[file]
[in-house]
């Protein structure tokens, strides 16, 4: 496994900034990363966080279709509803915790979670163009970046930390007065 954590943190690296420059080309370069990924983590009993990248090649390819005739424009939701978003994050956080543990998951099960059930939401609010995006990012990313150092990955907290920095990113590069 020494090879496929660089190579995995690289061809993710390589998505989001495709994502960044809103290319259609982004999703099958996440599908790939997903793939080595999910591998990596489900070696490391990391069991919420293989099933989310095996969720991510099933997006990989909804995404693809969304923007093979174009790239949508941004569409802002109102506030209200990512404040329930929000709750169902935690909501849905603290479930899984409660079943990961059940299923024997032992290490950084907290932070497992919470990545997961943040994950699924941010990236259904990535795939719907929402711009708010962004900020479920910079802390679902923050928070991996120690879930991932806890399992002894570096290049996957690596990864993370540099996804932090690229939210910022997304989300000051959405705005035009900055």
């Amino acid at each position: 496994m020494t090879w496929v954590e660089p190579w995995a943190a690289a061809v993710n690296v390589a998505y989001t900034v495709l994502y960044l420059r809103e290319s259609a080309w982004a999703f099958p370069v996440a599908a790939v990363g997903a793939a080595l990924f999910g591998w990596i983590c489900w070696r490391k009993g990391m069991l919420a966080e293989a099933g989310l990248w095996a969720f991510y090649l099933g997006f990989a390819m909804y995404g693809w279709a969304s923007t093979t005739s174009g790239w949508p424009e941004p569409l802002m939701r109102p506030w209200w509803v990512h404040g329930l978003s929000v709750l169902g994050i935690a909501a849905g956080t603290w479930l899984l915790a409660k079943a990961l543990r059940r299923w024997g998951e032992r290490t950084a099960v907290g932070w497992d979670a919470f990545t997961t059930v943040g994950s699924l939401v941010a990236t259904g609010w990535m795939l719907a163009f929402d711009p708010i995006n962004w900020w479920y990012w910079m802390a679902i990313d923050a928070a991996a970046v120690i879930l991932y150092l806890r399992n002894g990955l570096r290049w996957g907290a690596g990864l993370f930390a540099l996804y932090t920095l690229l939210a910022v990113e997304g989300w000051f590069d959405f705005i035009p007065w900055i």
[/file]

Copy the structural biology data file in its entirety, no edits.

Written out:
[in-house]
């Protein structure tokens, strides 16, 4: 496994900034990363966080279709509803915790979670163009970046930390007065 954590943190690296420059080309370069990924983590009993990248090649390819005739424009939701978003994050956080543990998951099960059930939401609010995006990012990313150092990955907290920095990113590069 020494090879496929660089190579995995690289061809993710390589998505989001495709994502960044809103290319259609982004999703099958996440599908790939997903793939080595999910591998990596489900070696490391990391069991919420293989099933989310095996969720991510099933997006990989909804995404693809969304923007093979174009790239949508941004569409802002109102506030209200990512404040329930929000709750169902935690909501849905603290479930899984409660079943990961059940299923024997032992290490950084907290932070497992919470990545997961943040994950699924941010990236259904990535795939719907929402711009708010962004900020479920910079802390679902923050928070991996120690879930991932806890399992002894570096290049996957690596990864993370540099996804932090690229939210910022997304989300000051959405705005035009900055």
């Amino acid at each position: 496994m020494t090879w496929v954590e660089p190579w995995a943190a690289a061809v993710n690296v390589a998505y989001t900034v495709l994502y960044l420059r809103e290319s259609a080309w982004a999703f099958p370069v996440a599908a790939v990363g997903a793939a080595l990924f999910g591998w990596i983590c489900w070696r490391k009993g990391m069991l919420a966080e293989a099933g989310l990248w095996a969720f991510y090649l099933g997006f990989a390819m909804y995404g693809w279709a969304s923007t093979t005739s174009g790239w949508p424009e941004p569409l802002m939701r109102p506030w209200w509803v990512h404040g329930l978003s929000v709750l169902g994050i935690a909501a849905g956080t603290w479930l899984l915790a409660k079943a990961l543990r059940r299923w024997g998951e032992r290490t950084a099960v907290g932070w497992d979670a919470f990545t997961t059930v943040g994950s699924l939401v941010a990236t259904g609010w990535m795939l719907a163009f929402d711009p708010i995006n962004w900020w479920y990012w910079m802390a679902i990313d923050a928070a991996a970046v120690i879930l991932y150092l806890r399992n002894g990955l570096r290049w996957g907290a690596g990864l993370f930390a540099l996804y932090t920095l690229l939210a910022v990113e997304g989300w000051f590069d959405f705005i035009p007065w900055i």